TUESDAY, April 9, 2019 (HealthDay News) — From 2007 to 2015, the number of emergency department visits for suicide attempts (SA) and suicide ideation (SI) doubled among children, according to a research letter published online April 8 in JAMA Pediatrics.
Brett Burstein, Ph.D., M.P.H., from the Montreal Children’s Hospital, and colleagues performed a repeated cross-sectional analysis of the National Hospital Ambulatory Medical Care Survey emergency department database for 2007 to 2015 to examine trends in emergency department visits for pediatric SA/SI. Data were included for 59,921 unweighted visits, of which 2.8 percent met the inclusion criteria for SA/SI visits.
The researchers found that 43.1 percent of SA/SI visits involved children aged 5 years to younger than 11 years, and only 2.1 percent of patients were hospitalized. There was an increase in SA/SI visits from 2007 to 2015, from 580,000 to 1.12 million (P for trend = 0.004). No statistically significant change in total emergency department visits was seen during this time (26.9 to 31.8 million; P for trend = 0.67). From 2007 to 2015, there was an increase in SA/SI as a proportion of all pediatric emergency department encounters, from 2.17 to 3.50 percent (P for trend < 0.001). For SA only, emergency department visits increased from 540,000 to 960,000 (P for trend = 0.02).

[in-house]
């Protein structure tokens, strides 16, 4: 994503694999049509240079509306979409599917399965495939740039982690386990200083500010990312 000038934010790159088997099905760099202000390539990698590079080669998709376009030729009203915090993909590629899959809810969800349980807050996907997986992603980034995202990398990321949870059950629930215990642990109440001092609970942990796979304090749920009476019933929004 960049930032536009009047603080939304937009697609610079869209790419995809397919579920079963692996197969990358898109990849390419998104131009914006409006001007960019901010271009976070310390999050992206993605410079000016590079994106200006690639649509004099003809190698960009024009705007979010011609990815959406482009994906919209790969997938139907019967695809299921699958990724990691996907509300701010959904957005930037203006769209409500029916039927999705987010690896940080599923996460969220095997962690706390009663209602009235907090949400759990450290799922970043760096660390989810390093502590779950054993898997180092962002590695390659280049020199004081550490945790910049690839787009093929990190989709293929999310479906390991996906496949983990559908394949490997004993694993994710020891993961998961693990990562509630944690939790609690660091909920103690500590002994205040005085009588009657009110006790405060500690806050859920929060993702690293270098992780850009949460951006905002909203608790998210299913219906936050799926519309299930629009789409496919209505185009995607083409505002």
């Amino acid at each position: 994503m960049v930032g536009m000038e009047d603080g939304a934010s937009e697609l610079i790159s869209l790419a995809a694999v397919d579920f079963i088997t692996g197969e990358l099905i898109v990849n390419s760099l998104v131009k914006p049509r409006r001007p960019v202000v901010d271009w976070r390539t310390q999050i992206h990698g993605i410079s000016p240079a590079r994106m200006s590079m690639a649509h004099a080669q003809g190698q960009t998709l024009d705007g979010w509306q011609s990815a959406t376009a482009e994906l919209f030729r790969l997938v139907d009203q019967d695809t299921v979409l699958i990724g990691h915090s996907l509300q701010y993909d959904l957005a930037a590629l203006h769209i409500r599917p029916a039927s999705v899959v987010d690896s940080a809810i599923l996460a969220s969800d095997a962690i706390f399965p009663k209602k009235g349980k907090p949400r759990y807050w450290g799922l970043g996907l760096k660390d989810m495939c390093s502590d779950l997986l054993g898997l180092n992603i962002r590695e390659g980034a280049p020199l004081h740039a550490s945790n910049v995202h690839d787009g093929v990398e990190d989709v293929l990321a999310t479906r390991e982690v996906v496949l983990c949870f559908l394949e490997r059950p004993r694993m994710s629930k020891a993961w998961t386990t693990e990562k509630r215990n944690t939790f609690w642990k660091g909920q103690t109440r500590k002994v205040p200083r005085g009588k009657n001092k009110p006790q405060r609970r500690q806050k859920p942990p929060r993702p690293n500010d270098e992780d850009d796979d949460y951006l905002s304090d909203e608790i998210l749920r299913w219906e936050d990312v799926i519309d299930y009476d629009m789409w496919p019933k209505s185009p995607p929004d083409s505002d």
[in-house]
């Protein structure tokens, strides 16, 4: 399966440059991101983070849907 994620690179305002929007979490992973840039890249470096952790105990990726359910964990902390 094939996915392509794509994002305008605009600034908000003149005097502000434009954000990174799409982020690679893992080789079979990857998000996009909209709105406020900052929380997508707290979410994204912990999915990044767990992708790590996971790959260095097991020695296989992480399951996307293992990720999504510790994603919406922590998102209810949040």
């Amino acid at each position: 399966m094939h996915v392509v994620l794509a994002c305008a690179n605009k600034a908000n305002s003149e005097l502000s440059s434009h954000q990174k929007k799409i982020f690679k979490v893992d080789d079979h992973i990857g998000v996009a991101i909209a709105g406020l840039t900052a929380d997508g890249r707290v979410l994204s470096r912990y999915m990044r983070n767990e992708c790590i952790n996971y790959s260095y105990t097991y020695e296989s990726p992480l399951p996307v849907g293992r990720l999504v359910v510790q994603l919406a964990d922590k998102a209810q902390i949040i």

“Findings suggest a critical need to augment community mental health resources, emergency department physician preparedness, and post-emergency department risk reduction initiatives to decrease the burden of suicide among children,” the authors write.
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